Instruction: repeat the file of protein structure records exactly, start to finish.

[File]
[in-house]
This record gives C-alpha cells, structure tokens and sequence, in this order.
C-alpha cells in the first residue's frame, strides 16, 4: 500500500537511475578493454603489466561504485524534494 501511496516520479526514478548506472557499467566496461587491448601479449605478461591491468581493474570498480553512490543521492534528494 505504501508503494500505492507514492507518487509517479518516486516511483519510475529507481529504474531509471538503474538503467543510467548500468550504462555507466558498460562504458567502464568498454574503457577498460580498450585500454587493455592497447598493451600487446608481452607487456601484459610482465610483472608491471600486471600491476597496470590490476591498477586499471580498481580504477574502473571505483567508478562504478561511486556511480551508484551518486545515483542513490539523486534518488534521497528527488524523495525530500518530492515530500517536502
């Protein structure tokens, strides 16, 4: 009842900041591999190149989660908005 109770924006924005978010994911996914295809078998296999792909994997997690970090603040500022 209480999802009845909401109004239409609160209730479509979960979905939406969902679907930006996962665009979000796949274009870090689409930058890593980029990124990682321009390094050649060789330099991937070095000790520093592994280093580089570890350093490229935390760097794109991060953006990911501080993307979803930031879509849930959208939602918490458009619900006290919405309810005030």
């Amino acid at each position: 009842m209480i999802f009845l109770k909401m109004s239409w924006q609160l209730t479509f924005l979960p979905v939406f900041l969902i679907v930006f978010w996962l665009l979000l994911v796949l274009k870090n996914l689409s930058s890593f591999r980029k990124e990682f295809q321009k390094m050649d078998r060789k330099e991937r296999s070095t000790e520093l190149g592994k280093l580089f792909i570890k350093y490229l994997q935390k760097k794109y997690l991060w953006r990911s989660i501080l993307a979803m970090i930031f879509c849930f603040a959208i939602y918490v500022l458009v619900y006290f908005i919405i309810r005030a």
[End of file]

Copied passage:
[in-house]
This record gives C-alpha cells, structure tokens and sequence, in this order.
C-alpha cells in the first residue's frame, strides 16, 4: 500500500537511475578493454603489466561504485524534494 501511496516520479526514478548506472557499467566496461587491448601479449605478461591491468581493474570498480553512490543521492534528494 505504501508503494500505492507514492507518487509517479518516486516511483519510475529507481529504474531509471538503474538503467543510467548500468550504462555507466558498460562504458567502464568498454574503457577498460580498450585500454587493455592497447598493451600487446608481452607487456601484459610482465610483472608491471600486471600491476597496470590490476591498477586499471580498481580504477574502473571505483567508478562504478561511486556511480551508484551518486545515483542513490539523486534518488534521497528527488524523495525530500518530492515530500517536502
């Protein structure tokens, strides 16, 4: 009842900041591999190149989660908005 109770924006924005978010994911996914295809078998296999792909994997997690970090603040500022 209480999802009845909401109004239409609160209730479509979960979905939406969902679907930006996962665009979000796949274009870090689409930058890593980029990124990682321009390094050649060789330099991937070095000790520093592994280093580089570890350093490229935390760097794109991060953006990911501080993307979803930031879509849930959208939602918490458009619900006290919405309810005030």
């Amino acid at each position: 009842m209480i999802f009845l109770k909401m109004s239409w924006q609160l209730t479509f924005l979960p979905v939406f900041l969902i679907v930006f978010w996962l665009l979000l994911v796949l274009k870090n996914l689409s930058s890593f591999r980029k990124e990682f295809q321009k390094m050649d078998r060789k330099e991937r296999s070095t000790e520093l190149g592994k280093l580089f792909i570890k350093y490229l994997q935390k760097k794109y997690l991060w953006r990911s989660i501080l993307a979803m970090i930031f879509c849930f603040a959208i939602y918490v500022l458009v619900y006290f908005i919405i309810r005030a």